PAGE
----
Winnicott visualized an intermediate zone in the early years of life that was neither the realm of pure phantasy (as described by Klein), nor that of reality (to which adaptation by the ego was required, as described by Freud), although it partakes of both. In this intermediate, or transitional, zone the infant learns, with the help of the mother, to play (another key Winnicottian theme). Here phantasies can become reality, at least for the duration of the interactive play. In this transitional space Winnicott saw the origins of creativity and culture generally, and of a nascent sense of self. He suggested that the mother's face is a kind of mirror in which the child sees his own feelings reflected, and through this recognition begins to gain a sense of who he is. This process is disrupted if the mother is depressed or abusive, and here perhaps are the germs of borderline personality disorder, characterized by a deficient sense of self, and feelings of inner emptiness and sterility. Winnicott saw 'learning to play' as a key task in therapy in helping patients to regain their sense of self.
A related phenomenon is that of the transitional object—the special handkerchiefs, teddy bears, and precious playthings that toddlers often need for comfort and to help them sleep. Winnicott saw these as buffers against loss, objects that are invested with the properties of the primary object (the mother and her breast) but remain under the control of the child. They are 'transitional' in the sense that they lie between the ideal object of phantasy and the real, but potentially unreliable, objects of external reality.
The subtlety of Winnicott's thought is exemplified by his notion of the good-enough mother. Unlike some psychoanalytical writers he did not attribute all the evils of mankind to parental failure. Just as Freud saw phantasy as a reaction to loss (there is no need to imagine/phantasize a breast if you are in proximity to one), so Winnicott realized that a 'perfect' mother, who is always and intrusively in tune with her infant's needs could inhibit rather than foster the development of a sense of oneself as a separate and autonomous being. Mothers (and presumably fathers) should be 'good enough', not perfect, not least because through healthy protest about parental failure the child learns his own strength and finds limits which reassure him that his parents can withstand his aggression and still love him. Transitional objects can help children negotiate such conflict, as representatives of an intact inner world of loving objects, while external relationships are stormy.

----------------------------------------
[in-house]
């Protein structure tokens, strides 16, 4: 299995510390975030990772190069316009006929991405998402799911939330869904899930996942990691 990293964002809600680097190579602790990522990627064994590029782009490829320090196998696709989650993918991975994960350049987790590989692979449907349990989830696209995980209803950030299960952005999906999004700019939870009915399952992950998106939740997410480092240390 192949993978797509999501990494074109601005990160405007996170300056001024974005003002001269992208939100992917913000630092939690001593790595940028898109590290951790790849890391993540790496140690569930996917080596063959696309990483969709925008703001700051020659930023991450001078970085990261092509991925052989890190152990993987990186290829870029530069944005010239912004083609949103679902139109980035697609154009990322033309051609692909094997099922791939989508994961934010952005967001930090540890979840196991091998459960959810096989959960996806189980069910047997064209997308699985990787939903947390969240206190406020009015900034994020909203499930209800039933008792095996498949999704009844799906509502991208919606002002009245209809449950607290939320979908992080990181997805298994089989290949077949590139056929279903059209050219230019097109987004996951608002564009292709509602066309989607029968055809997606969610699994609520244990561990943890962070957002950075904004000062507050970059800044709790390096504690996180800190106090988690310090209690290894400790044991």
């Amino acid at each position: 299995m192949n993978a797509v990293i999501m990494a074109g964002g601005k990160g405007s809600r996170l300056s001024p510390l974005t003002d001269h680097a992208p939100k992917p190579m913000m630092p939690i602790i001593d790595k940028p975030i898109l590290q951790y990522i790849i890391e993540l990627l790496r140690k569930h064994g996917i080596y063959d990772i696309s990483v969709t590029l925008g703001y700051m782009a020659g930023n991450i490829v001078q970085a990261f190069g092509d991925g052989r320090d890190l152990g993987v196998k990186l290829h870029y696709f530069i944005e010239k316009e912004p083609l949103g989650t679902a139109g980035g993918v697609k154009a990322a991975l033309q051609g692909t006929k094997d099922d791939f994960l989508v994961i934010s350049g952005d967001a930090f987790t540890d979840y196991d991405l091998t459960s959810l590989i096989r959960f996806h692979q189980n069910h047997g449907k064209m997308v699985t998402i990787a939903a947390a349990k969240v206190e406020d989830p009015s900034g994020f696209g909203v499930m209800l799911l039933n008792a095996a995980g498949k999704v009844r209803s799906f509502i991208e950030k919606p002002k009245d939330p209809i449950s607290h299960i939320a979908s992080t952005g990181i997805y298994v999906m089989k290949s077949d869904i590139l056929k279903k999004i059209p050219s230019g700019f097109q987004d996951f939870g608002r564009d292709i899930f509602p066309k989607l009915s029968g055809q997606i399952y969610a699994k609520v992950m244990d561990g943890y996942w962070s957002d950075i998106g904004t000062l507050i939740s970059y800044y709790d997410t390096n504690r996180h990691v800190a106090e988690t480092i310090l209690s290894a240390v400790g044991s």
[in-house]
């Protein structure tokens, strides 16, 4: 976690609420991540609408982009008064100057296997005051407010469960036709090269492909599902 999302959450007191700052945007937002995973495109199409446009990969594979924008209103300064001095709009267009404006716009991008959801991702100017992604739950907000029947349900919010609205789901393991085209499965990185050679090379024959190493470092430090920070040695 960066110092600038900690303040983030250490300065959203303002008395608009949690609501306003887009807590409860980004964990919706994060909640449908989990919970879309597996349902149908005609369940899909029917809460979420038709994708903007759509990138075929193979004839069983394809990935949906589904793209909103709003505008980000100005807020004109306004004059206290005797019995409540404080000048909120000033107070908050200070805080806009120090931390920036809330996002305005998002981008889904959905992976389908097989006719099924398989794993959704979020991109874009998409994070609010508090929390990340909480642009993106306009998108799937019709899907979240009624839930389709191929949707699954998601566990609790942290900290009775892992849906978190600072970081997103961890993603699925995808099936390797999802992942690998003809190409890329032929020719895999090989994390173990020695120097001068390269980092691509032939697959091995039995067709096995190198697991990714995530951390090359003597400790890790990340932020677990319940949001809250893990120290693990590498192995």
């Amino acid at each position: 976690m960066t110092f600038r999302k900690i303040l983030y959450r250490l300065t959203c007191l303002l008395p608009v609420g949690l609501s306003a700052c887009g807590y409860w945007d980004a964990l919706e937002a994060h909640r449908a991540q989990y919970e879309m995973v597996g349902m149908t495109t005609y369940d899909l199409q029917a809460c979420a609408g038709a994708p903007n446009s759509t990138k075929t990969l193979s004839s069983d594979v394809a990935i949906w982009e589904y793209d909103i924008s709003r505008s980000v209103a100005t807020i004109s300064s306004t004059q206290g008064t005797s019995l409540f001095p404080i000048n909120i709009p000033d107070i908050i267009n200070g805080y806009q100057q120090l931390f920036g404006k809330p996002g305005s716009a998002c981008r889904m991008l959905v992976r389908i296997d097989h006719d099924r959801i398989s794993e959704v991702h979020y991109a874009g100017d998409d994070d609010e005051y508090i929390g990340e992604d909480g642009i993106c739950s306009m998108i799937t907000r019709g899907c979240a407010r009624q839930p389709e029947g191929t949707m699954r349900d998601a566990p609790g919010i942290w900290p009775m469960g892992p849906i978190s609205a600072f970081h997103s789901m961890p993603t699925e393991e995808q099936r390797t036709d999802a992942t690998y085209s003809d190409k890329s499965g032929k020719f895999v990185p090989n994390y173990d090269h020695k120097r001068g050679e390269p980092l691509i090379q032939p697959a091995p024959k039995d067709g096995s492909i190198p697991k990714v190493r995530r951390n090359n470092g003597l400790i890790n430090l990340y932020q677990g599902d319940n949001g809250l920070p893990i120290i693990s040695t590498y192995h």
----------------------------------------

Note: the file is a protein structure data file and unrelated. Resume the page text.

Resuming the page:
Winnicott realized that developmental deficit does not always take the form of neglect or overt violence. He was particularly concerned with the ways that parents, driven by their own unconscious needs, may subtly impose their will on a compliant child, thereby inhibiting the growth of a robust and distinct sense of self. The false-self-real-self distinction tries to capture the ways in which children, and later personality disordered adults, may present an acceptable face to the world that is radically at variance with inner feelings of terror, emptiness, or rage. In his seminal, but today largely forgotten, classic The Divided Self R.D. Laing(14) took Winnicott's false-self-real-self distinction as a central theme in his psychodynamic account of schizophrenia, seeing delusions as representing a way of holding together, albeit 'falsely', a disintegrating 'real' self and its inner world.
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This guide Don't Panic has tips and additional information on what you should do when you are experiencing an anxiety or panic attack. With so much going on in the world today with taking care of your family, working full time, dealing with office politics and other things, you could experience a serious meltdown. All of these things could at one point cause you to stress out and snap.